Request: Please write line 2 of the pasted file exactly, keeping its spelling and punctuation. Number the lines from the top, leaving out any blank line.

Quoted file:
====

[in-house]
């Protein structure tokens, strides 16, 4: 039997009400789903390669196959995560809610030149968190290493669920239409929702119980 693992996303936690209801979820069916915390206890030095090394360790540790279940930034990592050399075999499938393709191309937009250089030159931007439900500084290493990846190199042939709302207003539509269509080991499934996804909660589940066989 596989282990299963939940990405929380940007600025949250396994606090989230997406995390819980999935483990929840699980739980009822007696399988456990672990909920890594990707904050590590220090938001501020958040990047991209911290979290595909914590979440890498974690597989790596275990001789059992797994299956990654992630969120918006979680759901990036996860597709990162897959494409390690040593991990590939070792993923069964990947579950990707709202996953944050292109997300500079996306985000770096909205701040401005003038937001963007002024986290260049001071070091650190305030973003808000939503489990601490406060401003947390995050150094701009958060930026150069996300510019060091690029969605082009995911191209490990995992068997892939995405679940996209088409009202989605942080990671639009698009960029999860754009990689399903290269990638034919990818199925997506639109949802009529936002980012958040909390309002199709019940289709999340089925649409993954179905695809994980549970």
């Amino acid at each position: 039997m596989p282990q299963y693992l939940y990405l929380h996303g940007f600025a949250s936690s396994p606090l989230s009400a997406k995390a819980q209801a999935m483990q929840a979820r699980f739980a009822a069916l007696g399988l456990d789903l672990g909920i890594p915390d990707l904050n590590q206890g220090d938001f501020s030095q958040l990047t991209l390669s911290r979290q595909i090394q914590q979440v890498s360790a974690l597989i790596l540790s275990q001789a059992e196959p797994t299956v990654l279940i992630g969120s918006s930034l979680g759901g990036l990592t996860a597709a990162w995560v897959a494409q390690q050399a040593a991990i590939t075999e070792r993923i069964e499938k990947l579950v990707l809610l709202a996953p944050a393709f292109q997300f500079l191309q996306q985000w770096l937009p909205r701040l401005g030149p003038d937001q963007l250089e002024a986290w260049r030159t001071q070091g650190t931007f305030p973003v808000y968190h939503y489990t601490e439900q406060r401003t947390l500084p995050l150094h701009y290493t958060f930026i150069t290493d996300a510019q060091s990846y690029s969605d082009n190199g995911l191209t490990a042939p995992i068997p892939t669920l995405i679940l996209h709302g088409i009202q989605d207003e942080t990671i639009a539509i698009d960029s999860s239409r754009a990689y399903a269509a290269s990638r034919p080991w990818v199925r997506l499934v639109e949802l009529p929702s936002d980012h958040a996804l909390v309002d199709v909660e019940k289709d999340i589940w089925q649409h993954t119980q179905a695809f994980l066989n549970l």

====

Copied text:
């Protein structure tokens, strides 16, 4: 039997009400789903390669196959995560809610030149968190290493669920239409929702119980 693992996303936690209801979820069916915390206890030095090394360790540790279940930034990592050399075999499938393709191309937009250089030159931007439900500084290493990846190199042939709302207003539509269509080991499934996804909660589940066989 596989282990299963939940990405929380940007600025949250396994606090989230997406995390819980999935483990929840699980739980009822007696399988456990672990909920890594990707904050590590220090938001501020958040990047991209911290979290595909914590979440890498974690597989790596275990001789059992797994299956990654992630969120918006979680759901990036996860597709990162897959494409390690040593991990590939070792993923069964990947579950990707709202996953944050292109997300500079996306985000770096909205701040401005003038937001963007002024986290260049001071070091650190305030973003808000939503489990601490406060401003947390995050150094701009958060930026150069996300510019060091690029969605082009995911191209490990995992068997892939995405679940996209088409009202989605942080990671639009698009960029999860754009990689399903290269990638034919990818199925997506639109949802009529936002980012958040909390309002199709019940289709999340089925649409993954179905695809994980549970």